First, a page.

About the Bottle Cap Collection
The Chicago Gold bottle cap was the first to catch my eye. Something about the way the sun lit up that copper-colored border was simply irresistible. So I clicked...and it was beautiful. I didn't know then that it was the beginning of a new collection. But then one day, drinking kombucha while watching Ian play baseball, I noticed how fabulous the silver bottle cap looked next to the ridges on the silver bleachers. So again, click. Over the course of the next few weeks, I stumbled across a few more, and after that...I was officially on a mission.
And that's when things got dangerous.
My mission morphed into a bit of an obsession. Everywhere I went I looked down, oblivious to other pedestrians who were mostly kind enough and with-it enough to get out of my way. I found a couple of bottle caps while crossing streets, so I had to jump in and out of traffic to get the shots I wanted.
In her new book Eyes of the Heart: Photography as a Christian Contemplative Practice, Christine Valters Paintner* writes about the difference between looking for, capturing and taking photos vs. seeing, allowing and receiving them. I was definitely in looking-capturing-taking mode, and while I ultimately got what I wanted, and I'm happy with the collection, I wonder...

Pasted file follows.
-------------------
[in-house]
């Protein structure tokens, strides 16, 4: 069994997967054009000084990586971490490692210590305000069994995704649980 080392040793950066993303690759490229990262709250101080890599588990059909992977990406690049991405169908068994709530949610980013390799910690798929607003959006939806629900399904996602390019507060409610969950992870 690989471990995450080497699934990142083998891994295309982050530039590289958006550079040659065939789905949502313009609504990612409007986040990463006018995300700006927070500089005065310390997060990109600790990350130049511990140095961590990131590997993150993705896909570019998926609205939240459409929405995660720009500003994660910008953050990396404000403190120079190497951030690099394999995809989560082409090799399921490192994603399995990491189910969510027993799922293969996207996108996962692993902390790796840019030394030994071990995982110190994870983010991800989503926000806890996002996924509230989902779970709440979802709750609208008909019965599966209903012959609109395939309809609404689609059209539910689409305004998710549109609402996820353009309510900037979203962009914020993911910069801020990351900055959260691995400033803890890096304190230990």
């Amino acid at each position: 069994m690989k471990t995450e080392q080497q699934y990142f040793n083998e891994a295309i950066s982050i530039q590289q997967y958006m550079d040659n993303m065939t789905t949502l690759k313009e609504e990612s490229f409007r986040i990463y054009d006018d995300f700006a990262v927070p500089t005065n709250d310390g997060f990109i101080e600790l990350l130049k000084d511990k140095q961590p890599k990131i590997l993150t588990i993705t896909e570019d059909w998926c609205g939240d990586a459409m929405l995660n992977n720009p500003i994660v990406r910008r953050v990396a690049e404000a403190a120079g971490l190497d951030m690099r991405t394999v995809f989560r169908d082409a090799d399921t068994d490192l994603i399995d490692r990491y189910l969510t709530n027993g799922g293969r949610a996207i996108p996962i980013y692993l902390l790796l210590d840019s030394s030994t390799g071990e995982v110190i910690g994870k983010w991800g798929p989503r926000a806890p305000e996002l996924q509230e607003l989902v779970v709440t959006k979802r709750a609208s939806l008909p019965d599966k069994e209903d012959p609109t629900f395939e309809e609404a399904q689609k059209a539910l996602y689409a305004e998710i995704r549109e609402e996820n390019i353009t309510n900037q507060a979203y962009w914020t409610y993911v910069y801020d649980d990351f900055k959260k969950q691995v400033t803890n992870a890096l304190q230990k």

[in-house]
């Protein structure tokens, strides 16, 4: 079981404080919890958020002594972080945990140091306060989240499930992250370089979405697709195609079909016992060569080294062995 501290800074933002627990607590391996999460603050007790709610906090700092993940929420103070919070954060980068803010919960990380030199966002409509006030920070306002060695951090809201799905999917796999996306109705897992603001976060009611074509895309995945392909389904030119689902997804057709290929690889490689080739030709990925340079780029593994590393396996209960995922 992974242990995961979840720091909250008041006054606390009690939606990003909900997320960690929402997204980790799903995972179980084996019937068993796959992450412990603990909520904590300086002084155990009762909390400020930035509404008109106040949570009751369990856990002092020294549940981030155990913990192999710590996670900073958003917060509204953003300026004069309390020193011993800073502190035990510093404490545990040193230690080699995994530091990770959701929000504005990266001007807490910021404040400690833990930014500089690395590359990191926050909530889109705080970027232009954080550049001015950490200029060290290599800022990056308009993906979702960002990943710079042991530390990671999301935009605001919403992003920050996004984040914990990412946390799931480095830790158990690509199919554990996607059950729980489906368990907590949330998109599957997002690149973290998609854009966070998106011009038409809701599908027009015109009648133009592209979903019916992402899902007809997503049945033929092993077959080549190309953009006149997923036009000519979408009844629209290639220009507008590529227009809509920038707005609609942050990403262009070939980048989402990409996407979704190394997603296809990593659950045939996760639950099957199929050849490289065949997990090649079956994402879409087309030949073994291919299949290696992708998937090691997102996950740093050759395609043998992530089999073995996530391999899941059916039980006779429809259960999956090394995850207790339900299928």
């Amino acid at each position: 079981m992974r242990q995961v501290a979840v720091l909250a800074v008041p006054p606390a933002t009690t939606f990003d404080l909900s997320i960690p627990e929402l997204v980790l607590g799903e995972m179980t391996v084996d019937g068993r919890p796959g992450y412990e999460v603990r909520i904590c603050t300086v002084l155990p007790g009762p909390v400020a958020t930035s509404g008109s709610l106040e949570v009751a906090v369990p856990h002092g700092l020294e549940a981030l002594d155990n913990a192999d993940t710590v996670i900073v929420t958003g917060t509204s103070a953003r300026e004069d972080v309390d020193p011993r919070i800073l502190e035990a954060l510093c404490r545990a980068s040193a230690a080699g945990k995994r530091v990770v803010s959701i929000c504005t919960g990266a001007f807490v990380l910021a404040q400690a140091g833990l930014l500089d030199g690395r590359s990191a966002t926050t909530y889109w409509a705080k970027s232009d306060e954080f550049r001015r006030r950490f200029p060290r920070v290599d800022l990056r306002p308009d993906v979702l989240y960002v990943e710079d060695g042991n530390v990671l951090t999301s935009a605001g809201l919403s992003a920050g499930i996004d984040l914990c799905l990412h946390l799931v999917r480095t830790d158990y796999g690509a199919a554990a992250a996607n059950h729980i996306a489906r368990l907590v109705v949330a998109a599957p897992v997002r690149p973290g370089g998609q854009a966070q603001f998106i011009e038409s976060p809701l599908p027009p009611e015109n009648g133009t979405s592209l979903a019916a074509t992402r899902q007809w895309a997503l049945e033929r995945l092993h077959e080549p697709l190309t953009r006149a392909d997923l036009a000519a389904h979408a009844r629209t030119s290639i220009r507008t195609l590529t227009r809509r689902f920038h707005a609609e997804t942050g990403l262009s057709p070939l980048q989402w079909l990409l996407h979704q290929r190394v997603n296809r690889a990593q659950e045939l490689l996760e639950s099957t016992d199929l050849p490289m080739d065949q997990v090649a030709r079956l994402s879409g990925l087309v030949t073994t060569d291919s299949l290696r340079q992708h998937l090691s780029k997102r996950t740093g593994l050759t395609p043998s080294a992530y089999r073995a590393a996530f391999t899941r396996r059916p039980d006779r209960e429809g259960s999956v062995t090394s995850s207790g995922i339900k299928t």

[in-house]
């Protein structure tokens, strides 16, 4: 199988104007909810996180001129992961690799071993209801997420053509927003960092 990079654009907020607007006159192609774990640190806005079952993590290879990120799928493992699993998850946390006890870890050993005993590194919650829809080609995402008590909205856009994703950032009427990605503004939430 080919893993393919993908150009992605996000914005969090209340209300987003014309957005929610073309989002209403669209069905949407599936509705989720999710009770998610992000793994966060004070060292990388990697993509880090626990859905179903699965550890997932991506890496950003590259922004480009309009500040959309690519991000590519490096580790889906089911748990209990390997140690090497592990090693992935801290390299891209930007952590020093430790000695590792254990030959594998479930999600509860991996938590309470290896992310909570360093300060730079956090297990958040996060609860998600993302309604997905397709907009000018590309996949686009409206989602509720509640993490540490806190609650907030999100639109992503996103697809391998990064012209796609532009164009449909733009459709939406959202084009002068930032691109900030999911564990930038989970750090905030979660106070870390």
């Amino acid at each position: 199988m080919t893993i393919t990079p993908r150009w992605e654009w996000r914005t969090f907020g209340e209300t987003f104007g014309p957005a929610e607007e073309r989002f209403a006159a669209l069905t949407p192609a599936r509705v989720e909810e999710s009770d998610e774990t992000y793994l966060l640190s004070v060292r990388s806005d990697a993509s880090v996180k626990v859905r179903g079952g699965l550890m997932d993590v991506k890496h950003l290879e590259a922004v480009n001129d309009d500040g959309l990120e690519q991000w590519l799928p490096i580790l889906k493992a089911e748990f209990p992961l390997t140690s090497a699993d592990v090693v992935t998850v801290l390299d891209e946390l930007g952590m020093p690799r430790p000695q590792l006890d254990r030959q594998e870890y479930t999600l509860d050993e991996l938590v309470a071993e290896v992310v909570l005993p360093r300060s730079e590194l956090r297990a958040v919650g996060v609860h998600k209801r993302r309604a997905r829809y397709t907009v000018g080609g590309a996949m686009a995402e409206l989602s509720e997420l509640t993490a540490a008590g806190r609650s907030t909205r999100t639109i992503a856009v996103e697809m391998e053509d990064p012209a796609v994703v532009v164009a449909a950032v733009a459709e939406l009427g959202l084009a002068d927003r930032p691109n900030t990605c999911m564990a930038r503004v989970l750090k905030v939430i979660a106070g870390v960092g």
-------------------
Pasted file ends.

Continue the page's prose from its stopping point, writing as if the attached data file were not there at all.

Was I lost in the creative process...or was I just lost?
While I was on my quest, scouring every sidewalk and parking lot and road for bottle caps, were there people who needed my attention? How many opportunities for connection went unrealized? What else was available to me that God was hoping I'd notice?
I know what I found...but what did I miss?
Now that I have emerged from my bottle cap scavenger hunt, I'm paying more attention, and recognizing the difference between photography as a spiritual practice that allows me to deepen into my life vs. photography as a distraction that pulls me away, keeps me from being fully present to my life. There's a wonderfully fine line, and I'm finding that the best approach is to walk it lightly. Playfully, even. There's no right or wrong, just a standing invitation to begin again, to suspend expectations and agendas and instead allow for the possibility of surprise and wonder. If I can trust that the images I want are the same ones that want me, then I don't have to work to find them...I simply have to make myself available to them.
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*On May 22, Faith Squared will be featuring an interview with Christine about her new book. Do stop by and check it out. Don't forget your camera. :-)